On shelves now

“Shelves” is an extremely general term in this case. If I were to be specific, I would say, “On my shelf now.” But I could be referring to your shelf as well, for reasons that will become clear in the next sentence or so.

Do you remember Little Red Riding Lu? Well, I put a picture book together for the girls through Blurb, and I thought I would give you the opportunity to order one as well. If you’re interested, comment below and I’ll get in touch with you, and give you further instructions.

Today, I’ll be blogging elsewhere

Jen at Artisan Home has kindly asked me to write a guest post for her blog, so I’d like to invite you over to her blog for the day. Artisan Home is a sweet site, run by the sweetest of ladies, and it’s chock full of crafting, cooking and hospitality, so please, loiter for a while. Enjoy yourselves!

As for my post, I won’t give you much in the way of summary, only this as a teaser:

(PS: that’s Lydia, not Sarah, and she still sleeps with that blanket.)

Little Red Riding Lu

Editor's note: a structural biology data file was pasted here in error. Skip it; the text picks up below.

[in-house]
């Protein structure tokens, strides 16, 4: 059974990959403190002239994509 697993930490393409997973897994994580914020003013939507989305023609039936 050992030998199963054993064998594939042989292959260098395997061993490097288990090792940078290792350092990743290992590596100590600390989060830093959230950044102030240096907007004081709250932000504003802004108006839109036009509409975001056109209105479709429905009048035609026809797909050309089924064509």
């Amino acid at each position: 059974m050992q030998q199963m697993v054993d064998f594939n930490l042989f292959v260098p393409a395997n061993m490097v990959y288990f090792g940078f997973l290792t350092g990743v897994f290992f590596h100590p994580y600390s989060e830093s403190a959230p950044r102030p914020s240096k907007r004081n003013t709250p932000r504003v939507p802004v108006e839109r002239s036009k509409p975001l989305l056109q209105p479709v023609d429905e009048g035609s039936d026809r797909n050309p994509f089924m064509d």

Once upon a time, in the distant land of Living Room, there lived a girl named Lydia Lu. Because of the red hooded sweater she occasionally wore, her mother called her Little Red Riding Lu.

One day, Mother sent Little Red Riding Lu out with a basket of food to take to Grandmother, who was ill in bed.

(Just for good measure, let’s look at that grandmother again.)

Little Red Riding Lu’s grandmother lived all the way on the other side of the forest. To get to her house, Lu had to brave the dark and sinister Christmas Cactus Wood, but she hummed a bright tune as she walked along.

Unbeknownst to her, however, the Big Bad Wolf lurked nearby.

He was a bad seed, with a reputation for upsetting dishes, shredding origami boxes and pilfering baked goods from the kitchen counter. On this day, he was hungry for a helpless, elderly snack, so he hurried ahead of Little Red Riding Lu to Grandmother’s house.

He prepared to strike.